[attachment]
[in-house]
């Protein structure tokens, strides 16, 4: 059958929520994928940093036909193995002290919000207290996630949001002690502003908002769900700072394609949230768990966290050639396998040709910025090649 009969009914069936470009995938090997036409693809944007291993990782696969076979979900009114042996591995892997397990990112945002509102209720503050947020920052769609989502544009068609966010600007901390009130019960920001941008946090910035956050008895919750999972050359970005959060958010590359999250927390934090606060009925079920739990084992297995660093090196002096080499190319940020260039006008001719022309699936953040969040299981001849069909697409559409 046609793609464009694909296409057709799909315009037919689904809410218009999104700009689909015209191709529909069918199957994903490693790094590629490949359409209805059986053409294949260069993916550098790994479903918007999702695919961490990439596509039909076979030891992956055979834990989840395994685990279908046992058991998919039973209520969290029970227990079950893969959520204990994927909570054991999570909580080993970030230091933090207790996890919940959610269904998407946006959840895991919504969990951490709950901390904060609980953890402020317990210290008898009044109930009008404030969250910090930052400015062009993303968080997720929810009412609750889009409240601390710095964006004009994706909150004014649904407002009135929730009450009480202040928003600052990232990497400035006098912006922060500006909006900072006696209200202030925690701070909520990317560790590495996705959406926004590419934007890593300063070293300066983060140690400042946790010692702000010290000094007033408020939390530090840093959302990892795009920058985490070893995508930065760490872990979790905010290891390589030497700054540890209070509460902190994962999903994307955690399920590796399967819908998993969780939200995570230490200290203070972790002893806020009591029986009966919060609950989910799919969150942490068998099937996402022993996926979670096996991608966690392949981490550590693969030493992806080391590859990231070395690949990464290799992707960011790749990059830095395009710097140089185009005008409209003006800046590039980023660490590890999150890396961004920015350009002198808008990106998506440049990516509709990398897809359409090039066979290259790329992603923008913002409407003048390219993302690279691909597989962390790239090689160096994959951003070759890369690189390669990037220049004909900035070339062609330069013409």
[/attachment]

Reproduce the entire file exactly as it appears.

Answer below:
[in-house]
């Protein structure tokens, strides 16, 4: 059958929520994928940093036909193995002290919000207290996630949001002690502003908002769900700072394609949230768990966290050639396998040709910025090649 009969009914069936470009995938090997036409693809944007291993990782696969076979979900009114042996591995892997397990990112945002509102209720503050947020920052769609989502544009068609966010600007901390009130019960920001941008946090910035956050008895919750999972050359970005959060958010590359999250927390934090606060009925079920739990084992297995660093090196002096080499190319940020260039006008001719022309699936953040969040299981001849069909697409559409 046609793609464009694909296409057709799909315009037919689904809410218009999104700009689909015209191709529909069918199957994903490693790094590629490949359409209805059986053409294949260069993916550098790994479903918007999702695919961490990439596509039909076979030891992956055979834990989840395994685990279908046992058991998919039973209520969290029970227990079950893969959520204990994927909570054991999570909580080993970030230091933090207790996890919940959610269904998407946006959840895991919504969990951490709950901390904060609980953890402020317990210290008898009044109930009008404030969250910090930052400015062009993303968080997720929810009412609750889009409240601390710095964006004009994706909150004014649904407002009135929730009450009480202040928003600052990232990497400035006098912006922060500006909006900072006696209200202030925690701070909520990317560790590495996705959406926004590419934007890593300063070293300066983060140690400042946790010692702000010290000094007033408020939390530090840093959302990892795009920058985490070893995508930065760490872990979790905010290891390589030497700054540890209070509460902190994962999903994307955690399920590796399967819908998993969780939200995570230490200290203070972790002893806020009591029986009966919060609950989910799919969150942490068998099937996402022993996926979670096996991608966690392949981490550590693969030493992806080391590859990231070395690949990464290799992707960011790749990059830095395009710097140089185009005008409209003006800046590039980023660490590890999150890396961004920015350009002198808008990106998506440049990516509709990398897809359409090039066979290259790329992603923008913002409407003048390219993302690279691909597989962390790239090689160096994959951003070759890369690189390669990037220049004909900035070339062609330069013409």